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Mastodon’s Bill Kelliher (guitar), Troy Sanders (bass/vocals), Brann Dailor (drums/vocals), and Brent Hinds (lead guitar).

Photo by Clay Patrick McBride

With a gripping new album and a new direction in their music, the band continues to raise the stakes for what it means to be one of America’s most feverishly creative—and unreservedly beloved—heavy-rock guitar duos.

It’s a chilly night in late November, and the line for ticket holders has snaked all the way around the block. “Wow, that’s what I call dedication!” yells a passerby, marveling at the size of the crowd. Strict COVID protocols are causing delays at the doors to New York City’s sold-out Hammerstein Ballroom, but no one here seems to mind. After all, it’s been more than two years since the four prog-metal horsemen of Mastodon last descended on Gotham. What’s another half-hour in the cold, especially when the payoff is a sweat-soaked live set packed with brand new songs and some of the band’s most feral old-school headbangers?

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Darkest Hour's cofounding guitarist details his brand-new signature ESP V and offers up sound secrets gleaned from producer/singer Brian McTernan.

Facing a mandatory shelter-in-place ordinance to limit the spread of COVID-19, PG enacted a hybrid approach to filming and producing Rig Rundowns. This is the 35th video in that format.

Darkest Hour cofounding guitarist/frontman and one-half of Be Well’s axe pack Mike Schleibaum makes some time after releasing Be Well’s debut The Weight and the Cost to virtually welcome PG’s Perry Bean into his gear sanctuary. In this Rig Rundown, he goes over his brand-spankin’ new ESP LTD signature V, details how (and why) he overhauls all his Les Pauls in the same manner, shows off his mighty Marshalls, and shares a few of producer (and Be Well singer) Brian McTernan’s pedal secrets that turned his standard Pro Co and Boss stomps into era earmarks for melodic metal and hardcore genres.

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Matt Smith’s setup might appear frail, but his disheveled ’82 SG and a half-powered JCM800 ignites a powder keg of melodic hardcore.

Facing a mandatory shelter-in-place ordinance to limit the spread of COVID-19, PG enacted a hybrid approach to filming and producing Rig Rundowns. This is the 29th video in that format.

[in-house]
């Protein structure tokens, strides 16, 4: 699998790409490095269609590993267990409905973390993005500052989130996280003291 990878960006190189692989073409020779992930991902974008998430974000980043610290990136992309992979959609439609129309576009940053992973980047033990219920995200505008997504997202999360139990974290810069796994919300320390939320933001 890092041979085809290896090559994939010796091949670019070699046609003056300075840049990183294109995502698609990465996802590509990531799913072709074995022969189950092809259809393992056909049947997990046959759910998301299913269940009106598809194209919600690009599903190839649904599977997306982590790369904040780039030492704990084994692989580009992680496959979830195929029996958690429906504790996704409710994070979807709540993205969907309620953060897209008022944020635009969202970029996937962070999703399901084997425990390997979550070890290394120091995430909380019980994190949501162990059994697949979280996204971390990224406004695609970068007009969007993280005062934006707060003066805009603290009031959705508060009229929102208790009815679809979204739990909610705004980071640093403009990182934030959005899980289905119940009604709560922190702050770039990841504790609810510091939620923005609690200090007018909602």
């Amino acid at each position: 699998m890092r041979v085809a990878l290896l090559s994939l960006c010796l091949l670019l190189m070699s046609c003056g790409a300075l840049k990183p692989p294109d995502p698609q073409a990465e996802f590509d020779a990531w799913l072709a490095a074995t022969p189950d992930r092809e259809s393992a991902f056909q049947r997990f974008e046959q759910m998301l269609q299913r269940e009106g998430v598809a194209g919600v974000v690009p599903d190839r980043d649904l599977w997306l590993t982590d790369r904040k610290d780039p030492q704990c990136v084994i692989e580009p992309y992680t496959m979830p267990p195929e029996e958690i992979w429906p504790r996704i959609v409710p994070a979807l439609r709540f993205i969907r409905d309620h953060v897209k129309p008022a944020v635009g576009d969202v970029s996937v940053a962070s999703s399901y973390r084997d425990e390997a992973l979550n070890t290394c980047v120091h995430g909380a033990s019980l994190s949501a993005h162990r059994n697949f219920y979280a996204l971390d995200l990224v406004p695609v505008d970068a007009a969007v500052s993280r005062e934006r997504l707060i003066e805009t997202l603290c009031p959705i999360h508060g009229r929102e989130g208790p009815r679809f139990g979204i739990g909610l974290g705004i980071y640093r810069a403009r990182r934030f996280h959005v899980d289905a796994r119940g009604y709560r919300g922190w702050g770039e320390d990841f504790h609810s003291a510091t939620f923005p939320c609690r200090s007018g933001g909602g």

For over 20 years, Strike Anywhere has carried on the torch from hardcore forefathers Fugazi, Black Flag, 7 Seconds, and Avail. They continued the struggle to speak truth to power through their sabretooth-sharp, politically-rich lyrics advocating for equal human rights, better treatment of animals, downsides of capitalism, oppressive wars, and spotlighting any and all societal shortcomings. And if singer Thomas Barnett’s words are a cocked hammer, the harmoniously aggressive music is the firing pin.

Over the course of four LPs and six EPs, the quintet has sharpened a signature hardcore sound that fuses melody and rage. Drummer Eric Kane’s bed of frenetic blast beats tangles with bassist Garth Petrie’s stinging notes. Matt Smith and Mark Miller (Matt Sherwood before him) provide a pair of slicing-katana guitars. Together they create a supercharged, fist-pumping, anthemic singsong pit party.

Just after Strike Anywhere’s newest EP Nightmares of the West was released (their first new music in over a decade), Matt Smith virtually welcomed PG’s Perry Bean into his home jam space. In this Rig Rundown, the founding guitarist opens up about trying several instruments and pickup combinations throughout the band’s existence, finding more power (and dependability) in a JCM 800 with only two tubes, and explains the slow growth of his pedalboard that once was just a tuner and boost.

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